Brussels, 29 June 2023 – The 23rd edition of the Apropos Coop Banking event of the European Association of Co-operative Banks (EACB) focused on the societal impact of cooperative banking to members, clients, and society at large. The webinar featured a presentation of a study on the benefits of cooperative banking, followed by a discussion with distinguished panellists José Manuel Fernandes, Member of the European Parliament, Miia Rossi-Gray, Policy Officer at the European Commission, Rainer Borns, Chief Financial Officer at Volksbank Wien, Hans Groeneveld, Director International Cooperative Affairs at Rabobank and Professor at Tilburg University, and Cristina Peicuti, Economist at BCPE Group and Professor at ESCP Business School.
Organised on the margins of the 2023 International Day of Cooperatives themed "Cooperatives: partners for accelerated sustainable development" on 1 July, the event’s goal was to substantiate the societal impact of cooperative banks, emphasising their benefits to regions and communities.
Based on findings of a focused survey among EACB members, Prof. Hans Groeneveld shed light in the study on how “European cooperative banks do not only grant (in)direct cooperative benefits to individual members but also aspire to contribute to the development of members’ living environment and to addressing (inter)national issues with a large impact on society. These benefits have been substantiated by real examples such as fulfilling a social network function for small businesses, sponsoring of local sport and cultural activities, and consulting and collaborating with local governments and/or organisations”.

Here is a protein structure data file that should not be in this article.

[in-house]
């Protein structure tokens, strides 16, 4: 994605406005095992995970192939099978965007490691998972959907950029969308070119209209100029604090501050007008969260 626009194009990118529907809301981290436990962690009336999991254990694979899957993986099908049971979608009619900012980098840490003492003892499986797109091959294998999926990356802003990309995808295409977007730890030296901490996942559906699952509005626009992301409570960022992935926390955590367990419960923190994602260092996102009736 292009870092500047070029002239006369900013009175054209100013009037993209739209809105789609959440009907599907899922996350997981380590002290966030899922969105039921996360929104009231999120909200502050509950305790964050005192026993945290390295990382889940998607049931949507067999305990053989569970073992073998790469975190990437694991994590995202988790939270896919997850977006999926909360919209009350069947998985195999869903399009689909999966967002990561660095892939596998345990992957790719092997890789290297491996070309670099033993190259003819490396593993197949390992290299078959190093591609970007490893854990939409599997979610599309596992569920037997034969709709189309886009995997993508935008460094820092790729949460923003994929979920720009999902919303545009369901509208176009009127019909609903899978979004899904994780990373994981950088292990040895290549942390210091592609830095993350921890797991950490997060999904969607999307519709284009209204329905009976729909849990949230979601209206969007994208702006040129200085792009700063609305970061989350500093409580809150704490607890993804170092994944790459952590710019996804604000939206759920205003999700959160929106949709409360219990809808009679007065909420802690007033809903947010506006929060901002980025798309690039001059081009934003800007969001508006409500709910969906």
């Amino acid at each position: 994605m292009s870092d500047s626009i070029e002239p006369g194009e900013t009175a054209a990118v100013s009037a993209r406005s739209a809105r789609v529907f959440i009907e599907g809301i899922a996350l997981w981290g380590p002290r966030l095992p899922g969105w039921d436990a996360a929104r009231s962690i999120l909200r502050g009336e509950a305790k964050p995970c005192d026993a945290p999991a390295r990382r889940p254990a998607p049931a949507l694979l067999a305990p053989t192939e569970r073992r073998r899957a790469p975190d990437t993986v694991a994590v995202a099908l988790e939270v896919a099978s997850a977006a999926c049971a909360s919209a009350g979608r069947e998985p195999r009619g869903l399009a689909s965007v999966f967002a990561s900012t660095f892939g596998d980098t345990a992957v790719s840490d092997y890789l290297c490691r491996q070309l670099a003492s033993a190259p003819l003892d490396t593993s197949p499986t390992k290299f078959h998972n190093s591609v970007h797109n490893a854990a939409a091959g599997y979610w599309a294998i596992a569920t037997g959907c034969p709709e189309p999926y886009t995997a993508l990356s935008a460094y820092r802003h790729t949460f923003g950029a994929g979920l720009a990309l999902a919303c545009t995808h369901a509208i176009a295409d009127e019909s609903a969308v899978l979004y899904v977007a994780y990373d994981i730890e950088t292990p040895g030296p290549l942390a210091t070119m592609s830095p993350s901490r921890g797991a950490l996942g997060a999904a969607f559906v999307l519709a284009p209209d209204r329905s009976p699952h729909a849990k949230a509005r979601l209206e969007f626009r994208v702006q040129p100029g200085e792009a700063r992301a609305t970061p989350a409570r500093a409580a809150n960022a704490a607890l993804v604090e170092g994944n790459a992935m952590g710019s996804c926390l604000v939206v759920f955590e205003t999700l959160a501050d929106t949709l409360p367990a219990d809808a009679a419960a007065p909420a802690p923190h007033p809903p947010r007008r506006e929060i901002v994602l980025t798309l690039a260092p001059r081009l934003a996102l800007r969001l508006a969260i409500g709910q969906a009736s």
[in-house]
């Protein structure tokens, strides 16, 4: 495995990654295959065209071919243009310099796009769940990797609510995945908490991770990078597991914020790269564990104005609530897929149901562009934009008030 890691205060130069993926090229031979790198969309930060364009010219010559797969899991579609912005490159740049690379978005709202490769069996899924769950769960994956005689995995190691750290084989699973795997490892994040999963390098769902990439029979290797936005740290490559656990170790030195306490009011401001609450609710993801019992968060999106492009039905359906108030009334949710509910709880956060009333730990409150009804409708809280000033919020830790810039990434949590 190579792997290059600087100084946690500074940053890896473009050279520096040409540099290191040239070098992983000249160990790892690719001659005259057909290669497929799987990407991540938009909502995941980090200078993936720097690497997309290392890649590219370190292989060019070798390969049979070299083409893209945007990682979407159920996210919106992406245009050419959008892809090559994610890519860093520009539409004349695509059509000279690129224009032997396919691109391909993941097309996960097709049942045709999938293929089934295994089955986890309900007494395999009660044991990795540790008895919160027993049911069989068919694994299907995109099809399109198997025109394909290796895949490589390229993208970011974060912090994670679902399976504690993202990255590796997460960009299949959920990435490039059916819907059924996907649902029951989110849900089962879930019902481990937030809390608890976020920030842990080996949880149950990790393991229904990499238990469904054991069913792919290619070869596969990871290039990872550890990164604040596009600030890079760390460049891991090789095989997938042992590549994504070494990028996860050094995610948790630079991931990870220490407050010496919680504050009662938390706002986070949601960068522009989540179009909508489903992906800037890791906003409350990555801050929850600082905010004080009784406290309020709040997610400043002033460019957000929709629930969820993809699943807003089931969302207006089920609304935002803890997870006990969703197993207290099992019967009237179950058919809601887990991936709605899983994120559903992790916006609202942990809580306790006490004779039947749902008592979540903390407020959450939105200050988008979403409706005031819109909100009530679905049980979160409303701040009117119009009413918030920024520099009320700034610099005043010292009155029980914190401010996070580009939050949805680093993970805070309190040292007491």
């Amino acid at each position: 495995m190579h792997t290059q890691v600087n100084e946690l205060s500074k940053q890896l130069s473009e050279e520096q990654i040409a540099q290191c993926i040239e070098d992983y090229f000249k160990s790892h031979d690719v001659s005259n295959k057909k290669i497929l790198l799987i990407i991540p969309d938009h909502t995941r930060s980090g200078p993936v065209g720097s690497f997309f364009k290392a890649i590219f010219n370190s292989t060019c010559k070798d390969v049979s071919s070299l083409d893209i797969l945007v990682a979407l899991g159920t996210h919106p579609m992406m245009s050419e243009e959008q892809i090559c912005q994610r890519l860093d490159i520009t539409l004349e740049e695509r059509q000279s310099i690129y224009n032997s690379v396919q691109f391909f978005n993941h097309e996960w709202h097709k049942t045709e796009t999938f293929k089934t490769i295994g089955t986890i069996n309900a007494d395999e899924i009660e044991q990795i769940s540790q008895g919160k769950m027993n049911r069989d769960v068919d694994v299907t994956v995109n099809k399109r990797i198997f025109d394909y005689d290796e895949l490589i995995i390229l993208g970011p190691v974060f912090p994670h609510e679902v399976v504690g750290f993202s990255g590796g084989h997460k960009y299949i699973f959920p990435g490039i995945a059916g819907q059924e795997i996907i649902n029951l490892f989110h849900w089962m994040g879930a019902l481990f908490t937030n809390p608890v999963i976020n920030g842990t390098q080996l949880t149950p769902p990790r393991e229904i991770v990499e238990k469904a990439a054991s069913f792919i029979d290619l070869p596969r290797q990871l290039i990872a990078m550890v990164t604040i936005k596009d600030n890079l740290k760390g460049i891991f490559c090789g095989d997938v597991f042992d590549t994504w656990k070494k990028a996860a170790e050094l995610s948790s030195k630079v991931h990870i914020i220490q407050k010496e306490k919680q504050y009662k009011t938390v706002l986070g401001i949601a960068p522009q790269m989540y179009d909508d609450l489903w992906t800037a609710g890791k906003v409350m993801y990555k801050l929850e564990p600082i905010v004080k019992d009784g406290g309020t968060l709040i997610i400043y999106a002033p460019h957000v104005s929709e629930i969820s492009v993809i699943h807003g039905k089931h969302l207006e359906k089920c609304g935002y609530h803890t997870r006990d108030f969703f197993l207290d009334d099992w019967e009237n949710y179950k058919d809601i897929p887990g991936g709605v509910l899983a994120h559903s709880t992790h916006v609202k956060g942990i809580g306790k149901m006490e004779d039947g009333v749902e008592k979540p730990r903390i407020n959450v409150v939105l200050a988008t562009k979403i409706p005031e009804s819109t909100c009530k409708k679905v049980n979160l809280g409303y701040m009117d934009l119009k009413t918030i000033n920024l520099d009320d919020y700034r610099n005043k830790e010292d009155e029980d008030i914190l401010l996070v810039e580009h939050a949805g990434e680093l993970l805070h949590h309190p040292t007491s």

The motto "Social impact of cooperative banks – how do cooperative banks contribute towards a more inclusive and resilient world?" provided the frame for an in-depth panel discussion further elaborating on the benefits offered by cooperatives, with a particular emphasis on their societal impact and the regulatory landscape.
From a political standpoint, MEP Fernandes underscored the need for “Differentiated and fair rules for the European cooperative banking sector” to propel their role supporting the transition to a more sustainable and social economy. In this context, Miia Rossi-Gray drew attention to the European Commission’s policy efforts supporting social enterprises like cooperative banks in the new social economy framework, and providing guidance for measurement of social impact foreseen in the next year.
Moderating discussions, Nina Schindler, EACB CEO, drew her key takeaways from the debate: “The sustainable development of society and communities have long laid at the beating-heart of cooperative bank’s identity. As citizens nowadays expect greater social impact from enterprises, cooperative banks have been reassured of their mission to put people first, contributing to societal welfare in their respective regions and communities. Although the discussion has demonstrated an affirming commitment to make space for diversity within the banking sector, there is a need to further enhance decision-makers' recognition of the distinctive impact values of cooperative banks for the economy as a whole and society at large, by concise communication underpinned with vivid proof-points. To allow cooperative banks to effectively act as drivers of social impact, an adequate regulatory setting with limited bureaucracy would be a pre-requisite.”